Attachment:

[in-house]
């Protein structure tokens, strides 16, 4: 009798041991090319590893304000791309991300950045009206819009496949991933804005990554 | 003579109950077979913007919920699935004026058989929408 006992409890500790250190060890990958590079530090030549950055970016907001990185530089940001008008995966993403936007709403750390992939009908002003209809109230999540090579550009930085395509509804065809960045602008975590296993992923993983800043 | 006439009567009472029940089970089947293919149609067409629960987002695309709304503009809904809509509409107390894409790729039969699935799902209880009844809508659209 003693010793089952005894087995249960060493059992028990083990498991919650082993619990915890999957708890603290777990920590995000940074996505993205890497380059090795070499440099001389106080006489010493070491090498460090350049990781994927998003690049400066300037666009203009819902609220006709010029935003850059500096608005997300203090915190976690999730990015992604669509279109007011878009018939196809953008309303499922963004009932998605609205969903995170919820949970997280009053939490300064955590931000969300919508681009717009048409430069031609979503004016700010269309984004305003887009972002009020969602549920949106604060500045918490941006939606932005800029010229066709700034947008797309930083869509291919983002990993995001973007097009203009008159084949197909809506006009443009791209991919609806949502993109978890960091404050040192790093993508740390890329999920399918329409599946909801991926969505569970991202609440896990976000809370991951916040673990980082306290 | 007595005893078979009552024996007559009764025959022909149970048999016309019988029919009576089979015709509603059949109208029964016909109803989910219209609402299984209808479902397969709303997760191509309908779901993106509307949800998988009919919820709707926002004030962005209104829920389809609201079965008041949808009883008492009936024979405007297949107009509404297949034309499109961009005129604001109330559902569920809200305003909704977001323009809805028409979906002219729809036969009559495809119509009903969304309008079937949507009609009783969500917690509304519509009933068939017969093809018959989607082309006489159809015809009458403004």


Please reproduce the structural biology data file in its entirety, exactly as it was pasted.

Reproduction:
[in-house]
């Protein structure tokens, strides 16, 4: 009798041991090319590893304000791309991300950045009206819009496949991933804005990554 | 003579109950077979913007919920699935004026058989929408 006992409890500790250190060890990958590079530090030549950055970016907001990185530089940001008008995966993403936007709403750390992939009908002003209809109230999540090579550009930085395509509804065809960045602008975590296993992923993983800043 | 006439009567009472029940089970089947293919149609067409629960987002695309709304503009809904809509509409107390894409790729039969699935799902209880009844809508659209 003693010793089952005894087995249960060493059992028990083990498991919650082993619990915890999957708890603290777990920590995000940074996505993205890497380059090795070499440099001389106080006489010493070491090498460090350049990781994927998003690049400066300037666009203009819902609220006709010029935003850059500096608005997300203090915190976690999730990015992604669509279109007011878009018939196809953008309303499922963004009932998605609205969903995170919820949970997280009053939490300064955590931000969300919508681009717009048409430069031609979503004016700010269309984004305003887009972002009020969602549920949106604060500045918490941006939606932005800029010229066709700034947008797309930083869509291919983002990993995001973007097009203009008159084949197909809506006009443009791209991919609806949502993109978890960091404050040192790093993508740390890329999920399918329409599946909801991926969505569970991202609440896990976000809370991951916040673990980082306290 | 007595005893078979009552024996007559009764025959022909149970048999016309019988029919009576089979015709509603059949109208029964016909109803989910219209609402299984209808479902397969709303997760191509309908779901993106509307949800998988009919919820709707926002004030962005209104829920389809609201079965008041949808009883008492009936024979405007297949107009509404297949034309499109961009005129604001109330559902569920809200305003909704977001323009809805028409979906002219729809036969009559495809119509009903969304309008079937949507009609009783969500917690509304519509009933068939017969093809018959989607082309006489159809015809009458403004």